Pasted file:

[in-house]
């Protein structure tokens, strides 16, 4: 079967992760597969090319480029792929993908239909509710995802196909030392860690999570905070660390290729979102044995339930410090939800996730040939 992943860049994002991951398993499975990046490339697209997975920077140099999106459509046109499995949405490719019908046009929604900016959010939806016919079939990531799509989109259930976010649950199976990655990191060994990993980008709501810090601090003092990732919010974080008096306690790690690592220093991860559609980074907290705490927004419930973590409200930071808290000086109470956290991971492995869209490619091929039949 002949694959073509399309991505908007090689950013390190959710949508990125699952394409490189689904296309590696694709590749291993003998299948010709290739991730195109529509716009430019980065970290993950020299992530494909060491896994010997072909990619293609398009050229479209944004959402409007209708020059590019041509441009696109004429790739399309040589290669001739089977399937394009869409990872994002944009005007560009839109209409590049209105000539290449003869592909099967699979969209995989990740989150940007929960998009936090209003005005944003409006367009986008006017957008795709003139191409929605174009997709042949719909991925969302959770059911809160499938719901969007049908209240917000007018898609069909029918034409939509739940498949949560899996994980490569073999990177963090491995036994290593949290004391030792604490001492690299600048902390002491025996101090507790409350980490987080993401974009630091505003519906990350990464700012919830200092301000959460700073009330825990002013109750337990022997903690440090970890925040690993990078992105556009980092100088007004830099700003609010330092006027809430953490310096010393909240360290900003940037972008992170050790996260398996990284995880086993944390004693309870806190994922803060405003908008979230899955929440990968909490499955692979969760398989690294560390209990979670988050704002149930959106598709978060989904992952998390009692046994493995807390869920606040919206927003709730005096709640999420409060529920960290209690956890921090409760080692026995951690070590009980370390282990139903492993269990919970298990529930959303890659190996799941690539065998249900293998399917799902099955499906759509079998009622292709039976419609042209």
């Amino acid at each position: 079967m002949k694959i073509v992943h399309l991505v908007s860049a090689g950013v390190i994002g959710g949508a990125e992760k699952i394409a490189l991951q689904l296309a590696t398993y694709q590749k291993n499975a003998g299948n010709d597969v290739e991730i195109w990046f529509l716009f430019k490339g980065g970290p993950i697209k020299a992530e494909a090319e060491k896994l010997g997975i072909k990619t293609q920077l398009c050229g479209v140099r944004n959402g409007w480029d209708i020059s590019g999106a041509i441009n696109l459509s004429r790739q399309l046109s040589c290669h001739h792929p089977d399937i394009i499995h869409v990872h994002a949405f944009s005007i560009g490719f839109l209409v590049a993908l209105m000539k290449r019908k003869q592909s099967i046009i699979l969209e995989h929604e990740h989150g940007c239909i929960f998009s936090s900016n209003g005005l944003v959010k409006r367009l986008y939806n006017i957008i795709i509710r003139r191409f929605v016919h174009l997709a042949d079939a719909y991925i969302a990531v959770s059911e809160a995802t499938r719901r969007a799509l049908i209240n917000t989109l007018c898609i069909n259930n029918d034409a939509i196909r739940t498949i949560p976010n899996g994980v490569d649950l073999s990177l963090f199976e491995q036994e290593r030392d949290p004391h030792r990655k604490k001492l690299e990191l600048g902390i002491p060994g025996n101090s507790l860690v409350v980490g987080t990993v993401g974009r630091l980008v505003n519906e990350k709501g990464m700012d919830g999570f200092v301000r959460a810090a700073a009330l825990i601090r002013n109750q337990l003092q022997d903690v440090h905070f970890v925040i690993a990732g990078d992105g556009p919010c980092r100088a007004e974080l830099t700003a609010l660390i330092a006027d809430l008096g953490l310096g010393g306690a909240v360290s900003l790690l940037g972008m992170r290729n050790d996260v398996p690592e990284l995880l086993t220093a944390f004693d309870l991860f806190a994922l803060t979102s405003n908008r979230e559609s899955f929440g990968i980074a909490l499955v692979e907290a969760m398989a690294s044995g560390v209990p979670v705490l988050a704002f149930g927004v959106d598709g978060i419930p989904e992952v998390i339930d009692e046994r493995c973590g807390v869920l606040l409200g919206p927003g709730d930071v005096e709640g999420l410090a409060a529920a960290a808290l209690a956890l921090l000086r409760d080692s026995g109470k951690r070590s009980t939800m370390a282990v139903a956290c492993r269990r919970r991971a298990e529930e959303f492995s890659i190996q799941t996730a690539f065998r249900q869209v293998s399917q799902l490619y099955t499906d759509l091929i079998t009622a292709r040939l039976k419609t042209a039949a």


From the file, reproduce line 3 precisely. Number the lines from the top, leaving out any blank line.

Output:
């Amino acid at each position: 079967m002949k694959i073509v992943h399309l991505v908007s860049a090689g950013v390190i994002g959710g949508a990125e992760k699952i394409a490189l991951q689904l296309a590696t398993y694709q590749k291993n499975a003998g299948n010709d597969v290739e991730i195109w990046f529509l716009f430019k490339g980065g970290p993950i697209k020299a992530e494909a090319e060491k896994l010997g997975i072909k990619t293609q920077l398009c050229g479209v140099r944004n959402g409007w480029d209708i020059s590019g999106a041509i441009n696109l459509s004429r790739q399309l046109s040589c290669h001739h792929p089977d399937i394009i499995h869409v990872h994002a949405f944009s005007i560009g490719f839109l209409v590049a993908l209105m000539k290449r019908k003869q592909s099967i046009i699979l969209e995989h929604e990740h989150g940007c239909i929960f998009s936090s900016n209003g005005l944003v959010k409006r367009l986008y939806n006017i957008i795709i509710r003139r191409f929605v016919h174009l997709a042949d079939a719909y991925i969302a990531v959770s059911e809160a995802t499938r719901r969007a799509l049908i209240n917000t989109l007018c898609i069909n259930n029918d034409a939509i196909r739940t498949i949560p976010n899996g994980v490569d649950l073999s990177l963090f199976e491995q036994e290593r030392d949290p004391h030792r990655k604490k001492l690299e990191l600048g902390i002491p060994g025996n101090s507790l860690v409350v980490g987080t990993v993401g974009r630091l980008v505003n519906e990350k709501g990464m700012d919830g999570f200092v301000r959460a810090a700073a009330l825990i601090r002013n109750q337990l003092q022997d903690v440090h905070f970890v925040i690993a990732g990078d992105g556009p919010c980092r100088a007004e974080l830099t700003a609010l660390i330092a006027d809430l008096g953490l310096g010393g306690a909240v360290s900003l790690l940037g972008m992170r290729n050790d996260v398996p690592e990284l995880l086993t220093a944390f004693d309870l991860f806190a994922l803060t979102s405003n908008r979230e559609s899955f929440g990968i980074a909490l499955v692979e907290a969760m398989a690294s044995g560390v209990p979670v705490l988050a704002f149930g927004v959106d598709g978060i419930p989904e992952v998390i339930d009692e046994r493995c973590g807390v869920l606040l409200g919206p927003g709730d930071v005096e709640g999420l410090a409060a529920a960290a808290l209690a956890l921090l000086r409760d080692s026995g109470k951690r070590s009980t939800m370390a282990v139903a956290c492993r269990r919970r991971a298990e529930e959303f492995s890659i190996q799941t996730a690539f065998r249900q869209v293998s399917q799902l490619y099955t499906d759509l091929i079998t009622a292709r040939l039976k419609t042209a039949a």